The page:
A: Whole foods are always better than anything processed. Avoid all processed food. Using more superfoods, such as turmeric, garlic, ginger and mushrooms in your cooking can support your immune system. Brightly colored vegetables and fruits (red, green, blue, purple) have more vitamins, antioxidants and phytochemicals. Flavonoids, easily found in berries and onions are known to reduce the incidence of colds and flus. Vitamin C has anti-viral effects as well as immune modulating effects. Use more lemon in your cooking. Eat more oranges, red bell peppers, kiwi, and broccoli. Fermented foods (like kimchi) and yogurt/kefir, which increases probiotics, have been found to reduce incidence of influenza and common cold in children and the elderly. Limit your alcohol and sugary drinks. Drink plenty of water. Have hot teas and warm fluids.
Q: Since we understand you have a holistic or integrative medicine practice, what can I do more naturally to protect myself, particularly since I’ve already been taking Elderberry tea, Black seed oil and D3. Are these protocols ineffective or harmful against Covid-19?
A: If you have already been taking these supplements, you can continue. Do not start taking them now without knowing your Vitamin D levels or how you react to Elderberry.
Q:. I have a protein powder and each serving contains 200 IU of Vitamin D and 2500 IU of Vitamin A. Should I stop drinking the powder?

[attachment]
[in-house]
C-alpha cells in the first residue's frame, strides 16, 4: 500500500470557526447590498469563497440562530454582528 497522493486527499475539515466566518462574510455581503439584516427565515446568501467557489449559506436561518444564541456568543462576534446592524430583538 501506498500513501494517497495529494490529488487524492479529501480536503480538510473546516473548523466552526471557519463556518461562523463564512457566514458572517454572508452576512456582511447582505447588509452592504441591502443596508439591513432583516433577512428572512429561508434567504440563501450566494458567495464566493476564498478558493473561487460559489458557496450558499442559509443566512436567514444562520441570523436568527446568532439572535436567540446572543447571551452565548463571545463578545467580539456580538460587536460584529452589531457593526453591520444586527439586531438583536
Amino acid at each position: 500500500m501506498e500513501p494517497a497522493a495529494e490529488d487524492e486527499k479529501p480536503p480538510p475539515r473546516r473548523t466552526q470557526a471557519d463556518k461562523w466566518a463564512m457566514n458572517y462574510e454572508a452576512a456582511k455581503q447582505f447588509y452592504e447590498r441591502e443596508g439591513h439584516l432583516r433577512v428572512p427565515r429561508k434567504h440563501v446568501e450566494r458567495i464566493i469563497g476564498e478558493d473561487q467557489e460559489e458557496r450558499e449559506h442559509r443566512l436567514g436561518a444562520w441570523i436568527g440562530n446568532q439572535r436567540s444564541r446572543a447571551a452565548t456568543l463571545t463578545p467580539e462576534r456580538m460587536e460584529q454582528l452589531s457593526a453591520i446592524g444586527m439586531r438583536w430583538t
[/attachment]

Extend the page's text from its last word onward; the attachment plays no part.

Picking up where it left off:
A: If you have been taking it already, then it should be fine to continue. Don’t start taking it now.
Q: What is cat’s claw and NAC?
Cat’s claw is a plant with antiviral properties and is an immune booster. NAC, or n acetyl cysteine, is an amino acid that helps with liver detox and clearing congestion. NAC is used in emergency rooms for Tylenol overdose and in end stage lung disease as mucomyst to loosen up the mucus.
Q: Will an IV vitamin infusion prevent me from contracting the corona virus?
A: No, but it will help keep your immune system strong to fight it!
Q: What is Gamastan and how can it help me during this pandemic?
Gamastan can help you if you have a weak immune system and have a known immune deficiency. Gamastan is immunoglobin G which establishes stronger immune regulatory pathways, providing passive immunity post exposure. We have seen great results using it for our patients post exposure or as an immune boosting treatment. There is no clinical research being done on Gamastan against COVID. Gamastan is generally used to provide protection against certain viral infections (hepatitis A, measles, chickenpox, rubella) for people who have not been vaccinated or have not had the infection before. It is also used to strengthen the body’s natural immune system to lower the risk of infection for those with immunoglobulin deficiencies.